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What to Look for in a GEC Partner

What to look for in a GEC partner for your next transportation infrastructure project.

When choosing a General Engineering Consultant (GEC), it helps to find a partner an owner trusts to manage risk – to ensure that constructability is achieved, communication is effective, and counsel is appropriate.

American educator and author Stephen Covey pointed out that nothing moves faster than the speed of trust. When choosing a GEC, owners must find a partner that they can trust to manage any risk a contract can present.

But a good GEC partner does more than keep tabs on the contract. They help ensure constructability, enhance communication, provide counsel when tough decisions must be made and act as an extension of the owner’s staff.

So, what makes a great GEC partner? Here are a few attributes owners should keep in mind.


Expertise and Resources

The most important attribute a GEC needs to demonstrate is the technical expertise needed to manage risk on a project in order to protect the owner. But understanding the contract, project and the risks within are just half of the equation.

A great GEC partner will also have the depth of resources available to handle any situation that may occur without impacting the project schedule. This includes scaling up and down staff as needed for the contract.

Issues will undoubtedly pop up, and many of them will take creative solutions to work through. A GEC that can bring best practices and creative ideas will help move project forward and mitigate exposure to the owner.

By staying proactive with reviews – with the right process in place – the best GECs can identify potential claims before they happen and help mitigate them. 


Understanding Constructability

It is the GEC’s job to ensure that the project contract is followed, but no contract is perfect. On top of identifying, evaluating and communicating risks as quickly as possible to the owner, the GEC must ensure that the contract continues to make sense for the owner, builder and surrounding community

Constructability is especially important for projects in areas with heavy population, such as city centers or office districts. For instance, access to local roads and streets during construction can be of high importance and value. GECs are in the best position to work closely with the contractor and community to help enhance all aspects of stage construction with a focus on maintaining accessibility to facilities that are critical for downtown businesses, residents and motorists.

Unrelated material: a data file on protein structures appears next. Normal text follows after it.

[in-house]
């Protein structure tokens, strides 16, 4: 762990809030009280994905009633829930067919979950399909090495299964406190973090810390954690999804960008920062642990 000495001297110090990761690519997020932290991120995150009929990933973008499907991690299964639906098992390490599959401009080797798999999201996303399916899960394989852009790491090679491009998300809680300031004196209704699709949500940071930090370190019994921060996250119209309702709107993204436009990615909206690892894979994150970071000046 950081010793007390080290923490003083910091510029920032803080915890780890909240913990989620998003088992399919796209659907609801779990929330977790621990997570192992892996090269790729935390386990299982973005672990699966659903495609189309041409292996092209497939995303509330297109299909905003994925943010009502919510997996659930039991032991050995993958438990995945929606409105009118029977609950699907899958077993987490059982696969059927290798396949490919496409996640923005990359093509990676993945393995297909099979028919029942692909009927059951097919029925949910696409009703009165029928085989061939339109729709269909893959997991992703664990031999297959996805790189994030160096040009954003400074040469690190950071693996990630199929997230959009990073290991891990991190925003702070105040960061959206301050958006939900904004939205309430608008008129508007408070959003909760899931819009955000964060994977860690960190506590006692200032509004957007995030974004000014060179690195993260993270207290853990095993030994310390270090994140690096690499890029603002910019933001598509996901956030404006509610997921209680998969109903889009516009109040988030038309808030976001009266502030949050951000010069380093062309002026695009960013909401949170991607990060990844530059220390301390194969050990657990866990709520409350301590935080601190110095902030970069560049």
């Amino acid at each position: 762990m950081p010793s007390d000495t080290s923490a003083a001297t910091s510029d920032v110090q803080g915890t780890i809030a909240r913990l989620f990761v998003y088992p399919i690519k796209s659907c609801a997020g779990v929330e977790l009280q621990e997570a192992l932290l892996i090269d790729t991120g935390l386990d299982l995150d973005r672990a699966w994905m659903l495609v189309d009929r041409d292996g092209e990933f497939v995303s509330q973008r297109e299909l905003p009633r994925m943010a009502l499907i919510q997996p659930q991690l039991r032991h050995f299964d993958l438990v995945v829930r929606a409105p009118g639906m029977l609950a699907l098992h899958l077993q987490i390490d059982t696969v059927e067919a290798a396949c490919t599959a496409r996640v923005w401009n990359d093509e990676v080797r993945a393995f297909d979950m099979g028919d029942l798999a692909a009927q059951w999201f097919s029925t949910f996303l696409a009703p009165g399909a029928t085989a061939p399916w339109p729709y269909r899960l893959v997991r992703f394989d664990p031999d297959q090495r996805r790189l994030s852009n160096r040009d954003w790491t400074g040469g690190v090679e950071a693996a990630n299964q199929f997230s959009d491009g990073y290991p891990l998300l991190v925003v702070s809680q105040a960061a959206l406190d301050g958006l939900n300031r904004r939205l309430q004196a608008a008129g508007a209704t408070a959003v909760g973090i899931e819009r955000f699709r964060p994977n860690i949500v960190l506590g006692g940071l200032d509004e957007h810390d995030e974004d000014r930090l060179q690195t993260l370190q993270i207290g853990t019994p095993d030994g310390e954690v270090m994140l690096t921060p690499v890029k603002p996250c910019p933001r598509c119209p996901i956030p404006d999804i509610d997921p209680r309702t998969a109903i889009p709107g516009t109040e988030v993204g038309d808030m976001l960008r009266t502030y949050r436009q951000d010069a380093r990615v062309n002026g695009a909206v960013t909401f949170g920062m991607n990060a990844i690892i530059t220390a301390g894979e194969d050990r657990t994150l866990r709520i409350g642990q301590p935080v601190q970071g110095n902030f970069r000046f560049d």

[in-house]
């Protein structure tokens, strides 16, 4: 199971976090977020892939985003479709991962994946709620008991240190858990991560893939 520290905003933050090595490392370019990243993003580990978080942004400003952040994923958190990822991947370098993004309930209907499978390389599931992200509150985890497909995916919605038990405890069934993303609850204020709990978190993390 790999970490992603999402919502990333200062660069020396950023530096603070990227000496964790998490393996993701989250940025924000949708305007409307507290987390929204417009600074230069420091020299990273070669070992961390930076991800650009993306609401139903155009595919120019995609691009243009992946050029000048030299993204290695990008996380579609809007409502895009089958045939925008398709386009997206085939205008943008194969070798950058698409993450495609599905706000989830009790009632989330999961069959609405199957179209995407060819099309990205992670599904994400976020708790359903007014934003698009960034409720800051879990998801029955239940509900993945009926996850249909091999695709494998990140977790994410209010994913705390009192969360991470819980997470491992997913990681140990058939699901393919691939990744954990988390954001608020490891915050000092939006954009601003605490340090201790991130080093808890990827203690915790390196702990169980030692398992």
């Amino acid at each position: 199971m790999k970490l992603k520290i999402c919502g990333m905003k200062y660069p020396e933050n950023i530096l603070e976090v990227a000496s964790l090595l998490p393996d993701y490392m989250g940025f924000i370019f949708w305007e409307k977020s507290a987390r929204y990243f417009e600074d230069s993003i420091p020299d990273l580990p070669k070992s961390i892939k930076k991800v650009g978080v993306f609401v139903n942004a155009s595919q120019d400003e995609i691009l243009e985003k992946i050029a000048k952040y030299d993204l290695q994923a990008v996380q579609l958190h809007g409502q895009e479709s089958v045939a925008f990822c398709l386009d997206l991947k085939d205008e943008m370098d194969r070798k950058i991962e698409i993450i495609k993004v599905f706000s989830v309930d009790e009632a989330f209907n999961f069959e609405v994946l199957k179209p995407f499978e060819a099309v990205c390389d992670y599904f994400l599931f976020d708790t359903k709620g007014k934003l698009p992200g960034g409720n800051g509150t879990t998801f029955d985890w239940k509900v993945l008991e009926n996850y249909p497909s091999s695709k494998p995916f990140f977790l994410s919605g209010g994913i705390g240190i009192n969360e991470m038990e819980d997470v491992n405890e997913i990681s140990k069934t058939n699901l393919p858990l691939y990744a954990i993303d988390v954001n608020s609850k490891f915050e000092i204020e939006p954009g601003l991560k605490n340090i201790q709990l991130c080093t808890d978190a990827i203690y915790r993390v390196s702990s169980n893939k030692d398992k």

There are a lot of ways to accomplish this, but it starts with the GEC’s evaluation and creativity to keep project moving forward while protecting the owner at the same time.


Enhanced Communication

By recognizing the magnitude of impacts a project has on everyone in the community – from businesses and offices to parents trying to get their kids to school – GECs can help inform a comprehensive communication strategy.

Projects in areas of large employment centers require more involved communication that go beyond traditional outreach channels like notices in newspapers or on local TV news. For projects in these areas, the project team must advertise with employers themselves, schools, and any affected groups or institutions.

Elite GECs recognize the need to put out info and can ensure it is accurate and timely. If stakeholders are aware about the project, they are more accepting than those who are left in the dark.

Social media can be an effective tool for communicating, but don’t forget to meet with stakeholders in-person. Whether it is over breakfast or lunch or at evening roundtables, get community leaders together in regular meetings with the project team, including the builder, owner and GEC.

By doing this, the project team can provide info and get early feedback. By building these relationships, major concerns can be proactively addressed.


Knowing the Client

A GEC team should understand the client the best they can. The owner is the decision maker, but GEC should be a trusted guide – not just knowing what needs to be done but how it needs to be done.

The contract is paramount, but how to advise the owner is important, too. Successfully advising the owner and mitigating risks on a contract is how a GEC builds trust.

And nothing moves faster than the speed of trust.

Learn how we can serve as a partner on your next transportation project.


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Topics: Insights, Transportation, Texas, GEC, Transportation Infrastructure

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About the Author

Eddie Sanchez serves as a Senior Transportation Leader for RS&H’s Transportation-Infrastructure Practice. He has 38 years of experience in transportation engineering, including 20 years with TxDOT in highway design, construction management, and administration. His experience includes preliminary engineering, roadway design, and PS&E for small and large projects. He can be reached at Eddie.Sanchez@RSandH.com.

Philip Schwab has 30 years of experience in supervisory, management, and project management responsibilities. He held section leader positions in both consultant management and in-house design while working with FDOT. While with RS&H, he has served as the Highway Service Group Leader, Fort Lauderdale Office Leader, and P3 Market Leader. He is a Vice President with RS&H and currently serves as the Program Management and P3 Market Group Leader for the firm and specializes in alternative delivery services. He can be reached at Phil.Schwab@RSandH.com.

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